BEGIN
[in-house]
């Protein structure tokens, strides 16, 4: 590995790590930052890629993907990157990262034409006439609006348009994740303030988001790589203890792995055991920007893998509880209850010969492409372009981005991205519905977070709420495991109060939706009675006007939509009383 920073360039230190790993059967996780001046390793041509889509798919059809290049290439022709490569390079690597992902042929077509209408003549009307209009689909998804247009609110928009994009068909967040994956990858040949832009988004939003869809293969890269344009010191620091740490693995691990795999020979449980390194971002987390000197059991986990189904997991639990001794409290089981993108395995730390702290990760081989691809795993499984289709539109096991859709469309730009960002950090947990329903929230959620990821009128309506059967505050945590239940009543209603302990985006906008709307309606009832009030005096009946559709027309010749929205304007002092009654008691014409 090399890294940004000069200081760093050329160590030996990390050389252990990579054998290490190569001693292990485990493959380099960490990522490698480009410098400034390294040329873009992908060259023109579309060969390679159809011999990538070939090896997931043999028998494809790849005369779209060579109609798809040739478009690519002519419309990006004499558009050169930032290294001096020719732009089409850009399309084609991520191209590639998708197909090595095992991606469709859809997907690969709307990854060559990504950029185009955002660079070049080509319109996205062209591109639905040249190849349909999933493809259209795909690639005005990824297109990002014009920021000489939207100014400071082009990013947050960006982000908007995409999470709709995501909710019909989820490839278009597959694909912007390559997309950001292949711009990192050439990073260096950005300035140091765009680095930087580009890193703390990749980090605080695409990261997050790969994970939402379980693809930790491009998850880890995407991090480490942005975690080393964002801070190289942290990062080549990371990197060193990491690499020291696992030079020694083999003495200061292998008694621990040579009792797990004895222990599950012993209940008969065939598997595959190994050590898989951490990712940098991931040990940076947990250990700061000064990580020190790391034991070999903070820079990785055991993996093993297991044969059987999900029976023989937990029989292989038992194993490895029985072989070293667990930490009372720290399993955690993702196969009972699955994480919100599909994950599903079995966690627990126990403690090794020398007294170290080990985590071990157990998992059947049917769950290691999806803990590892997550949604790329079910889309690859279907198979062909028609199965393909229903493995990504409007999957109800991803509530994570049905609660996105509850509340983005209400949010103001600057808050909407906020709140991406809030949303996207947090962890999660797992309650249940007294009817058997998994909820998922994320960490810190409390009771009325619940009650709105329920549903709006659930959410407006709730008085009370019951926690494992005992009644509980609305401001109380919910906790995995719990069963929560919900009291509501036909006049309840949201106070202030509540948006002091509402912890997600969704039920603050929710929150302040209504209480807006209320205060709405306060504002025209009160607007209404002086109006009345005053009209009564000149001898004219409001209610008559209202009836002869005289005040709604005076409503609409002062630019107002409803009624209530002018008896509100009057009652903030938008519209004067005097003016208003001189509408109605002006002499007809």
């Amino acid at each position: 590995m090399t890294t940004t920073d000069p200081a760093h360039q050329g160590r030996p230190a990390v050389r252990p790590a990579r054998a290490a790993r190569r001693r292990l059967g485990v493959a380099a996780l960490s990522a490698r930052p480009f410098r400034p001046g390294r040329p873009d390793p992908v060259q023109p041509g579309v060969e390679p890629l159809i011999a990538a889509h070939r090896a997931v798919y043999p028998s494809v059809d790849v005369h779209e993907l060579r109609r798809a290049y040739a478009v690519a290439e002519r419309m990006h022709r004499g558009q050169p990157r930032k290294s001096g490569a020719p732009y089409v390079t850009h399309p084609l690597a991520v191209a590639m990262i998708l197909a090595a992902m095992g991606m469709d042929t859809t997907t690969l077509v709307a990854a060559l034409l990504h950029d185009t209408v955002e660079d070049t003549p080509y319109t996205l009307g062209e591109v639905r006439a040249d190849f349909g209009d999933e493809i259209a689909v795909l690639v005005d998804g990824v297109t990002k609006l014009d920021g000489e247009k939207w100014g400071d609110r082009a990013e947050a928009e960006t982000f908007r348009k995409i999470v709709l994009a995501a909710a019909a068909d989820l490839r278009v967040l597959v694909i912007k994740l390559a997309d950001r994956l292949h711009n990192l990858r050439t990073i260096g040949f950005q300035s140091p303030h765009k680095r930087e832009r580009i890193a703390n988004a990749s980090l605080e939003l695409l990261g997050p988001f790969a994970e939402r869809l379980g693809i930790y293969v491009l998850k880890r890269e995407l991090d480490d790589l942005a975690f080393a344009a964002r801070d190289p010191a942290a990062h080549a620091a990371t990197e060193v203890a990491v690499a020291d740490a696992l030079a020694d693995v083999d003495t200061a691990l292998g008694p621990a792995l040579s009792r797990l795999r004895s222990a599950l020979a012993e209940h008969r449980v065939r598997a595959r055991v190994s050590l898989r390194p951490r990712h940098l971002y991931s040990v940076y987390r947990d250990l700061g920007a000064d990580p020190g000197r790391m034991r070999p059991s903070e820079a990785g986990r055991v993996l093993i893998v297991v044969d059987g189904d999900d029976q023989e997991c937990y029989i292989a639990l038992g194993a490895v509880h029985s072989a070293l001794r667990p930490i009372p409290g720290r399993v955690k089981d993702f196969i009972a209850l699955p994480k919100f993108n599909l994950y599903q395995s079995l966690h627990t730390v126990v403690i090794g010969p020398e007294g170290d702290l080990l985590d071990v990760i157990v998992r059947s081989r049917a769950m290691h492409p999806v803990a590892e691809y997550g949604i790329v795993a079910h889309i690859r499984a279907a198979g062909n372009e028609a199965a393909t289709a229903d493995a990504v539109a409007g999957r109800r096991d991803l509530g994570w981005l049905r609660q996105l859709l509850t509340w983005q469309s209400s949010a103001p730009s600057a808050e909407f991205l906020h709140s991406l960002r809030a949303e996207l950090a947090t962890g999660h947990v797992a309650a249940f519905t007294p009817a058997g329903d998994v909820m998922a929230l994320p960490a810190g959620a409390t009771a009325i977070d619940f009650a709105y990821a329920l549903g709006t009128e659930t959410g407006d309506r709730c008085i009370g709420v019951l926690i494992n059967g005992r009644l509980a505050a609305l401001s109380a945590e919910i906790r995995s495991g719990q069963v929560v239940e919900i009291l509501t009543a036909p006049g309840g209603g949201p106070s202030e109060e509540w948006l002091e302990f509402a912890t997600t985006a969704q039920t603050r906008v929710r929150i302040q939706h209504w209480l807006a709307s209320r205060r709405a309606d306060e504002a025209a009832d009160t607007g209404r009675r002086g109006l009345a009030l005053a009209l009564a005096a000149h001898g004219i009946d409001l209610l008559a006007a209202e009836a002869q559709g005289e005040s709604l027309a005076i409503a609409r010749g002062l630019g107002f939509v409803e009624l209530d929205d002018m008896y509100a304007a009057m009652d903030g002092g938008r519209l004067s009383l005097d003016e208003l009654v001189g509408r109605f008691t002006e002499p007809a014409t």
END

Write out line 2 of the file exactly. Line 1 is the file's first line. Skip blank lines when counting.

């Protein structure tokens, strides 16, 4: 590995790590930052890629993907990157990262034409006439609006348009994740303030988001790589203890792995055991920007893998509880209850010969492409372009981005991205519905977070709420495991109060939706009675006007939509009383 920073360039230190790993059967996780001046390793041509889509798919059809290049290439022709490569390079690597992902042929077509209408003549009307209009689909998804247009609110928009994009068909967040994956990858040949832009988004939003869809293969890269344009010191620091740490693995691990795999020979449980390194971002987390000197059991986990189904997991639990001794409290089981993108395995730390702290990760081989691809795993499984289709539109096991859709469309730009960002950090947990329903929230959620990821009128309506059967505050945590239940009543209603302990985006906008709307309606009832009030005096009946559709027309010749929205304007002092009654008691014409 090399890294940004000069200081760093050329160590030996990390050389252990990579054998290490190569001693292990485990493959380099960490990522490698480009410098400034390294040329873009992908060259023109579309060969390679159809011999990538070939090896997931043999028998494809790849005369779209060579109609798809040739478009690519002519419309990006004499558009050169930032290294001096020719732009089409850009399309084609991520191209590639998708197909090595095992991606469709859809997907690969709307990854060559990504950029185009955002660079070049080509319109996205062209591109639905040249190849349909999933493809259209795909690639005005990824297109990002014009920021000489939207100014400071082009990013947050960006982000908007995409999470709709995501909710019909989820490839278009597959694909912007390559997309950001292949711009990192050439990073260096950005300035140091765009680095930087580009890193703390990749980090605080695409990261997050790969994970939402379980693809930790491009998850880890995407991090480490942005975690080393964002801070190289942290990062080549990371990197060193990491690499020291696992030079020694083999003495200061292998008694621990040579009792797990004895222990599950012993209940008969065939598997595959190994050590898989951490990712940098991931040990940076947990250990700061000064990580020190790391034991070999903070820079990785055991993996093993297991044969059987999900029976023989937990029989292989038992194993490895029985072989070293667990930490009372720290399993955690993702196969009972699955994480919100599909994950599903079995966690627990126990403690090794020398007294170290080990985590071990157990998992059947049917769950290691999806803990590892997550949604790329079910889309690859279907198979062909028609199965393909229903493995990504409007999957109800991803509530994570049905609660996105509850509340983005209400949010103001600057808050909407906020709140991406809030949303996207947090962890999660797992309650249940007294009817058997998994909820998922994320960490810190409390009771009325619940009650709105329920549903709006659930959410407006709730008085009370019951926690494992005992009644509980609305401001109380919910906790995995719990069963929560919900009291509501036909006049309840949201106070202030509540948006002091509402912890997600969704039920603050929710929150302040209504209480807006209320205060709405306060504002025209009160607007209404002086109006009345005053009209009564000149001898004219409001209610008559209202009836002869005289005040709604005076409503609409002062630019107002409803009624209530002018008896509100009057009652903030938008519209004067005097003016208003001189509408109605002006002499007809």